TheHive V4 - More Config

By Adrian | March 13, 2020

This post is a continuation of TheHive v4 RC1 in that I am providing the instructions to add Internal Authentication to Cassandra as well as a reverse proxy so we can connect back to TheHive with https.

Add Internal Authentication to Cassandra

It is recommended that you don’t allow access to the cqlsh unless there is some sort of authentication mechanism attached to it. There are too many horror stories of databases being dumped, and the internal authentication will make it that little bit harder to access from the cqlsh shell.

To enable this configuration, edit /etc/cassandra/cassandra.yaml and make the following changes.

1) Change the authenticator setting from AllowAllAuthenticator to PasswordAuthenticator
2) Change the authorizer setting from AllowAllAuthorizer to CassandraAuthorizer

Restart the Cassandra service

service cassandra restart

Now when you try to access cqlsh you should see the following error

Connection error: ('Unable to connect to any servers', {'': error(111, "Tried connecting to [('', 9042)]. Last error: Connection refused")})

Update the default Cassandra password

Default passwords are never good. NEVER! especially when they are documented and/or easily guessable. That being said, guess what we have now? thats right, a default username and password to access Cassandra!

To access cqlsh now, you need to provide a username (and optionally a password). This can be done by using cqlsh -u cassandra -p cassandra. If you omit the -p cassandra you will be prompted to enter the password.

root@thehive4:/etc/cassandra# cqlsh -u cassandra
Connected to thp at
[cqlsh 5.0.1 | Cassandra 3.11.6 | CQL spec 3.4.4 | Native protocol v4]
Use HELP for help.

To change the default password use the following command in cqlsh.


While we are here, lets setup a user named thehive with the password of thehive1234 and grant it all permissions to the required keyspace. Onec again, set your own passwords.

CREATE ROLE thehive WITH PASSWORD = 'thehive1234' AND LOGIN = true;

Update TheHive configuration

If you try and login to TheHive now your going to get Authentication Failed errors. We need to make a change to /etc/thehive/applciation.conf to fix that.

Locate the comment # Cassandra authentication (if configured) and uncomment out the username/password lines and fill in the details you just specified.

Restart TheHive service to make the change active.

service thehive restart

Adding an nginx reverse proxy to TheHive

I was having a few issues with python/pip/aws-route53 and certbot dependencies. Turns out there is a later version of certbot that isn’t available from the distro’s repository, so the steps I had used in the past now no longer work. No big deal, just need to get the latest version of certbot.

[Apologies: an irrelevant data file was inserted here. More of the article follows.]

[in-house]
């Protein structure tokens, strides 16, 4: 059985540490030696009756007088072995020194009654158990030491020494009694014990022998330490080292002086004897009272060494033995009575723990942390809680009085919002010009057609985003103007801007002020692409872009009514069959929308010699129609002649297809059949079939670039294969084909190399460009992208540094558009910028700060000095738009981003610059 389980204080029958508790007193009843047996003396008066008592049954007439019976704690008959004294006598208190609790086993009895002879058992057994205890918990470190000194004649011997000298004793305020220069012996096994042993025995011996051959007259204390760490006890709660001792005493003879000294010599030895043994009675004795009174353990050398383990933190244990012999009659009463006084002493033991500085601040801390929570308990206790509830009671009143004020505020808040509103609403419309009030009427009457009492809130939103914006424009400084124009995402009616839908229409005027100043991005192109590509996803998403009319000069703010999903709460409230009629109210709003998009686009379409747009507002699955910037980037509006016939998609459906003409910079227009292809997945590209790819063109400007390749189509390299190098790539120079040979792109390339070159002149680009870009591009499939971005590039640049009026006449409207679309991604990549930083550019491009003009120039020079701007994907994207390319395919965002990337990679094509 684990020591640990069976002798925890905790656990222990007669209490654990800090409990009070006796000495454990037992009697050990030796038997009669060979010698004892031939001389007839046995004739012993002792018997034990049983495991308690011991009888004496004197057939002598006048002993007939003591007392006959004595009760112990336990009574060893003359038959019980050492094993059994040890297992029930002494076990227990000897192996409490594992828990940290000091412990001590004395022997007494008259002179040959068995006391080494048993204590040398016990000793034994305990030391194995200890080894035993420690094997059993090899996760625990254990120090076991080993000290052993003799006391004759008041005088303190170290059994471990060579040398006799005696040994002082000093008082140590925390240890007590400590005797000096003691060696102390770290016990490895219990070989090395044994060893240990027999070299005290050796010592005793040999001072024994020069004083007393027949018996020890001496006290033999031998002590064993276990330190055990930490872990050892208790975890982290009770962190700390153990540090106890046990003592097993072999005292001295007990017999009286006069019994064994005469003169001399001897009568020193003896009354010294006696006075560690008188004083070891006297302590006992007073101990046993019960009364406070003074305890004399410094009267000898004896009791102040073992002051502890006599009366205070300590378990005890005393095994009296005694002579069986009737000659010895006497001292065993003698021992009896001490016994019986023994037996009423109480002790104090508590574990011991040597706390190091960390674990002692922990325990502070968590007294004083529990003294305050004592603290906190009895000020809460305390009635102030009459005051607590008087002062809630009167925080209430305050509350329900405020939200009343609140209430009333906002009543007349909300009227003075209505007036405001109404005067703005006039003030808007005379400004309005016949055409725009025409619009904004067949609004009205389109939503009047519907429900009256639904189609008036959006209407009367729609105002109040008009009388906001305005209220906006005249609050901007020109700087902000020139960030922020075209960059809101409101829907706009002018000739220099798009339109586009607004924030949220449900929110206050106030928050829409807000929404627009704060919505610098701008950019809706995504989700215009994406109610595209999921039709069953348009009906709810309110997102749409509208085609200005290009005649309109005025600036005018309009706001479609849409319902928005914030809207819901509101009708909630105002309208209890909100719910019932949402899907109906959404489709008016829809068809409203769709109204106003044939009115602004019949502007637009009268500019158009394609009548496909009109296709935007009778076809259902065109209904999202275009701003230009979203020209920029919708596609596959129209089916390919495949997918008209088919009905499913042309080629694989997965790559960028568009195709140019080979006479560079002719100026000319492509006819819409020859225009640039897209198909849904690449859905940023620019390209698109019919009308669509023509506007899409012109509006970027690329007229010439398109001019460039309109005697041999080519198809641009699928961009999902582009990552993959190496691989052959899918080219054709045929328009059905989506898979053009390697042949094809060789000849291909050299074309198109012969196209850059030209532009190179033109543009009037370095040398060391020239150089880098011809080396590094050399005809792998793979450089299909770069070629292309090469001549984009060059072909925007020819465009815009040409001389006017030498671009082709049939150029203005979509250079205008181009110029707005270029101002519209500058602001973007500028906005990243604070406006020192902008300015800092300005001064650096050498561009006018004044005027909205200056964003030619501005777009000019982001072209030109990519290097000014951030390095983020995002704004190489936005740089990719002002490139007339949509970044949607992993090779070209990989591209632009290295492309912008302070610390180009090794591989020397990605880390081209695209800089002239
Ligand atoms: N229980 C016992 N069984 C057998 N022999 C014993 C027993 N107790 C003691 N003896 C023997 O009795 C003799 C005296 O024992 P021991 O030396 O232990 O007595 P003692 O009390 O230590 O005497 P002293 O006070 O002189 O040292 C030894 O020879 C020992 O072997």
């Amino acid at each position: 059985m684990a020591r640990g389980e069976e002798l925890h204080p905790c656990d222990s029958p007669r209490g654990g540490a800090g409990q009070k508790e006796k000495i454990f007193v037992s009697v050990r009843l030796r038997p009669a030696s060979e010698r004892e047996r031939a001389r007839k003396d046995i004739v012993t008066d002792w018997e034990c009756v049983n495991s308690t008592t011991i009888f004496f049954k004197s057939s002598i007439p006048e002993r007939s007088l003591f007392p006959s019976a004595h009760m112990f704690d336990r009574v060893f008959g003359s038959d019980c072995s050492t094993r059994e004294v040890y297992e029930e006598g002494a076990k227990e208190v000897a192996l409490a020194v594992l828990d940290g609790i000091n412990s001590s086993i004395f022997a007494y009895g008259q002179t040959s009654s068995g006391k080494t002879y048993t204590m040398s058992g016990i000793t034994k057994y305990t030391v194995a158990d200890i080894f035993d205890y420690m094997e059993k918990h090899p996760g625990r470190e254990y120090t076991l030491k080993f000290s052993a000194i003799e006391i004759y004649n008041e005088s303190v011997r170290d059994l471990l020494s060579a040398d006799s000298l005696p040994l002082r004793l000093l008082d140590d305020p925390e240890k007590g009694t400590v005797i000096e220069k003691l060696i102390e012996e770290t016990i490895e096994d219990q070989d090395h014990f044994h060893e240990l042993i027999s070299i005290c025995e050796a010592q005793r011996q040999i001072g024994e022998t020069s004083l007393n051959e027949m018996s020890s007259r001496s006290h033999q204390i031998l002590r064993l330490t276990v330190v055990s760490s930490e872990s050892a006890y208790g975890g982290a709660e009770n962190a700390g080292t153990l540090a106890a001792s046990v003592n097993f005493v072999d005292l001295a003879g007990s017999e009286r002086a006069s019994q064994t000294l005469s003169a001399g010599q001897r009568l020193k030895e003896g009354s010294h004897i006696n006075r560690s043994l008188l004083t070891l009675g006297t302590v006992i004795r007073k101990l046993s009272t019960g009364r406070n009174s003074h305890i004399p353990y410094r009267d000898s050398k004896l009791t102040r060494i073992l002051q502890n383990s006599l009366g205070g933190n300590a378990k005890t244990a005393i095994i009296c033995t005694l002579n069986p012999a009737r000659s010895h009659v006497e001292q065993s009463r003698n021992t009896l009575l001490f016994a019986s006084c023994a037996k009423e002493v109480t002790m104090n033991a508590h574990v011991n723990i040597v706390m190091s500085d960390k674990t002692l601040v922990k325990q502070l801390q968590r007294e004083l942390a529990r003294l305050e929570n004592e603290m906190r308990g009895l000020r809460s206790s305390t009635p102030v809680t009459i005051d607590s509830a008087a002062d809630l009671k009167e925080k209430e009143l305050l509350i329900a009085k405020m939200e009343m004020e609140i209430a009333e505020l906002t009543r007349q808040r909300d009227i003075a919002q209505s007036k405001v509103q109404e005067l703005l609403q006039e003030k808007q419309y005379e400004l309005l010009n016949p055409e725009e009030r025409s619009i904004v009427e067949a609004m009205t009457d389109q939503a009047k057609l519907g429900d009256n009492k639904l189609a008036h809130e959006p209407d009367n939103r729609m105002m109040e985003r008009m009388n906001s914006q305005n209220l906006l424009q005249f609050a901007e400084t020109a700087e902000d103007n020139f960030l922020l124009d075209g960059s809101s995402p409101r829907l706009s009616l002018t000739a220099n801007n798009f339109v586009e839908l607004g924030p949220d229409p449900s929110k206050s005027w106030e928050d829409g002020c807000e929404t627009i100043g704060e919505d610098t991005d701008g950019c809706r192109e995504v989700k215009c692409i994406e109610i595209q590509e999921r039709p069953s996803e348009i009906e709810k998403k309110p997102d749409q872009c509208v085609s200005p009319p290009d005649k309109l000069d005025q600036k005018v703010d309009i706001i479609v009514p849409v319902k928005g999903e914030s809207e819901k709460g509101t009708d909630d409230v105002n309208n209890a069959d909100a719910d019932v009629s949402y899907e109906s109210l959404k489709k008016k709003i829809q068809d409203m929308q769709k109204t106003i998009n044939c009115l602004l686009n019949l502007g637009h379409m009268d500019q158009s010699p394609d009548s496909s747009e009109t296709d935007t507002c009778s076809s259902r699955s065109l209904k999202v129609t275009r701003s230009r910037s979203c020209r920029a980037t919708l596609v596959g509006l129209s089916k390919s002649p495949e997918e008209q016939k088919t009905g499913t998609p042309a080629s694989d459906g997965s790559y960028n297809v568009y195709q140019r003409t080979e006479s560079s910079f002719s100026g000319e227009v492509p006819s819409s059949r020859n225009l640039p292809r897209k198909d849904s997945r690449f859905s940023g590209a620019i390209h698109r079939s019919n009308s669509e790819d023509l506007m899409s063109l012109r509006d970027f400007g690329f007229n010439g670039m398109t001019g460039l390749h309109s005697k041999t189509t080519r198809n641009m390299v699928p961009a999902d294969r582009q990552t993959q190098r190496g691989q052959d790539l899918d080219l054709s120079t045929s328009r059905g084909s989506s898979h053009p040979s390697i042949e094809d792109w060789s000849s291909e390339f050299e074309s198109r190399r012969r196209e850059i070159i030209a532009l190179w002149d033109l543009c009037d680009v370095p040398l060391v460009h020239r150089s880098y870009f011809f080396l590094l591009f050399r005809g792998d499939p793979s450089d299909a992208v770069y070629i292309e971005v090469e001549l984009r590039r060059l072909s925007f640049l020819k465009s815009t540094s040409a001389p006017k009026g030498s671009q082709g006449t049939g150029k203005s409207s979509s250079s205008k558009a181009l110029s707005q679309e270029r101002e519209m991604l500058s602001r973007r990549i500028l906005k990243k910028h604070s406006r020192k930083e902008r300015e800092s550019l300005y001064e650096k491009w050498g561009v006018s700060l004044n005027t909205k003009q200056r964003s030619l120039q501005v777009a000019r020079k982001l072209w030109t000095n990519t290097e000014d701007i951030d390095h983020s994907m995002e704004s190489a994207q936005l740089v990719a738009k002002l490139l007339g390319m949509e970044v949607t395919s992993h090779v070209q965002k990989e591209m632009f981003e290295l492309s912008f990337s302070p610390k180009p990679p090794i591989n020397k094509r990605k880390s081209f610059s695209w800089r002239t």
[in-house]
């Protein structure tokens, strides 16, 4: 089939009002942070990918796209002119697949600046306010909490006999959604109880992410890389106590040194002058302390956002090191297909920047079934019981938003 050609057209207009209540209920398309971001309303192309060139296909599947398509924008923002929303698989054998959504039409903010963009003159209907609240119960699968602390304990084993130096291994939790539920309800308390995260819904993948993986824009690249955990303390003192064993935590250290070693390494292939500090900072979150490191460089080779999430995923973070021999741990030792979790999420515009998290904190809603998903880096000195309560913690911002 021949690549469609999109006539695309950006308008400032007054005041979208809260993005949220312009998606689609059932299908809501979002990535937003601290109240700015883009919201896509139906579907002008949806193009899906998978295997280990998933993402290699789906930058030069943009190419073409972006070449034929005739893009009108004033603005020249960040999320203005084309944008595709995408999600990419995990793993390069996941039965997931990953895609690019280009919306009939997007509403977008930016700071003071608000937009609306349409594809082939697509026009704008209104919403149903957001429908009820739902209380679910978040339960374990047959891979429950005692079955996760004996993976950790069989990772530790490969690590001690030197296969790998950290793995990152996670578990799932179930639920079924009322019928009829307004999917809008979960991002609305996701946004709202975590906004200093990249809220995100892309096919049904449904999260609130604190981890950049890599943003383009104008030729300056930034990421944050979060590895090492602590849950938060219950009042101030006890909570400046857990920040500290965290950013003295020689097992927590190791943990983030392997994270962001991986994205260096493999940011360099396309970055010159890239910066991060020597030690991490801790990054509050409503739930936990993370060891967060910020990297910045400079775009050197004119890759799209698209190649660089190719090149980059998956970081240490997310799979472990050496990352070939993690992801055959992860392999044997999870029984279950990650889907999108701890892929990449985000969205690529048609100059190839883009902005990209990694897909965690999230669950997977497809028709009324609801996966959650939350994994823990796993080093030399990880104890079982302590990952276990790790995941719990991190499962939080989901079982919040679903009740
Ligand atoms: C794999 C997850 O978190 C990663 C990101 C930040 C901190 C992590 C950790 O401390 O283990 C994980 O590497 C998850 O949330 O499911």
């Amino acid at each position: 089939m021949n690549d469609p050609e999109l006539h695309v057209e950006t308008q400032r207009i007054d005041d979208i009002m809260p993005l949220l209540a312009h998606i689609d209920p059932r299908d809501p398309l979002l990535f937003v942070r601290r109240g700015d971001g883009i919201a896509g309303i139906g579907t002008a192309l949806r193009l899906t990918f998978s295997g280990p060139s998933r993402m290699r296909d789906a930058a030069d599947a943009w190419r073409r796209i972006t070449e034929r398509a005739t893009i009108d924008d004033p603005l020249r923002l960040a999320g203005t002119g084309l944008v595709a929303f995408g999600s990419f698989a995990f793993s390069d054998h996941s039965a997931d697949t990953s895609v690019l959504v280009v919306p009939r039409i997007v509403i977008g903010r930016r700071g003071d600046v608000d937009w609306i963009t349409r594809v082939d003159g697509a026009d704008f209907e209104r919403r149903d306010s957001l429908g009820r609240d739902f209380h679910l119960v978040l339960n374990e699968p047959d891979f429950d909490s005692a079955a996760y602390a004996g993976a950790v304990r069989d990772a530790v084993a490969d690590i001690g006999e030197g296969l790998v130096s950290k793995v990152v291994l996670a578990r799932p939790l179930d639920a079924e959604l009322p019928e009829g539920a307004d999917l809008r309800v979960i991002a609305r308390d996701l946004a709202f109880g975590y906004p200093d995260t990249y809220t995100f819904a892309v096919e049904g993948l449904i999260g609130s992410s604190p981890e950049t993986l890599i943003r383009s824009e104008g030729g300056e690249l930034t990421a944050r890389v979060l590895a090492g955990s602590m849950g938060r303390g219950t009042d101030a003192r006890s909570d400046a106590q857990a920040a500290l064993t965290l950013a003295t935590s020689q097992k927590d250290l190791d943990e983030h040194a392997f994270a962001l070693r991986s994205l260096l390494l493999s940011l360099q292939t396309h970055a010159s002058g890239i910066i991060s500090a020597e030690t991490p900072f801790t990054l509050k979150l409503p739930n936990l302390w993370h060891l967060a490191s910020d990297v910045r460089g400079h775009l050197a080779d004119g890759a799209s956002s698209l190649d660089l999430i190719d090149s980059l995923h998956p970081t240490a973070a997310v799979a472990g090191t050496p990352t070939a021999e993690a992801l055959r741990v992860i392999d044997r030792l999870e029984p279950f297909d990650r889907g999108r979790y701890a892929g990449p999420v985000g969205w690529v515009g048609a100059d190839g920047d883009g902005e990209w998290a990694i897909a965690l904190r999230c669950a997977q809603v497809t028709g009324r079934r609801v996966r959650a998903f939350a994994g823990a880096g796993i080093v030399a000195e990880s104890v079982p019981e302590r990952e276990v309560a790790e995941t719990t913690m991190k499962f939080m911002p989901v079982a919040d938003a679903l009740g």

Install Pre-Reqs

So that we can generate our certificate using LetsEncrypt, we need to install a few items.

# Install certbot via snap
sudo snap install certbot --edge --classic

# Install Python3 pip
apt-get install -qy python3-pip

# Add in the route53 extension to certbot.
pip3 install certbot-dns-route53

Now we need to get the awscli package and configure it. Ensure that you have configured the programatic access for the account you plan to use. This account will require API access to Route53.

# Get the awscli package
apt-get install -qy awscli

# You can configure the aws Access Key and Secret Access key with this command.  You will need to create an account in AWS with the correct permissions
aws configure

Generate the certificate

sudo certbot certonly –dns-route53 -d ‘’ –server -m –non-interactive –agree-tos

All going well you should have the .pem files saved out to /etc/letsencrypt/live/

Install and configure nginx

If nginx is not already installed you can use this command to install it.

apt-get install -qy nginx

Start and enable on boot the nginx service.

sudo systemctl start nginx
sudo systemctl enable nginx

Create /etc/nginx/sites-enabled/thehive.conf with the following config. Ensure you update the server_name, ssl_certificate and ssl_certificate_key with your own values

server {
       listen         80;
       return         301 https://$server_name$request_uri;

server {
  listen 443 ssl;

  ssl on;
  ssl_certificate       /etc/letsencrypt/live/;
  ssl_certificate_key   /etc/letsencrypt/live/;

  proxy_connect_timeout   600;
  proxy_send_timeout      600;
  proxy_read_timeout      600;
  send_timeout            600;
  client_max_body_size    2G;
  proxy_buffering off;
  client_header_buffer_size 8k;

  location / {
    add_header              Strict-Transport-Security "max-age=31536000; includeSubDomains";
    proxy_pass    ;
    proxy_http_version      1.1;

Confirm that the nginx config is ok

sudo nginx -t

Reload the nginx config with this command

sudo nginx -s reload

Test that you can access your instance of TheHive via https now. Even if you navigate using straight http you will be redirected to https.


So we don’t have to keep renewing the certificate every 3 months, setup the following entry in the crontab. This should autorenew every 2 months on the 1st day of the month, but is untested. Ill revist this in a few months if the renewal wasn’t successful.

0 0 1 */2 * certbot renew --post-hook "systemctl reload nginx"

Wrap up

At this time, we have now added authentication to the Cassandra database and added a reverse proxy using nginx so that we can get to TheHive via https using LetsEncrypt.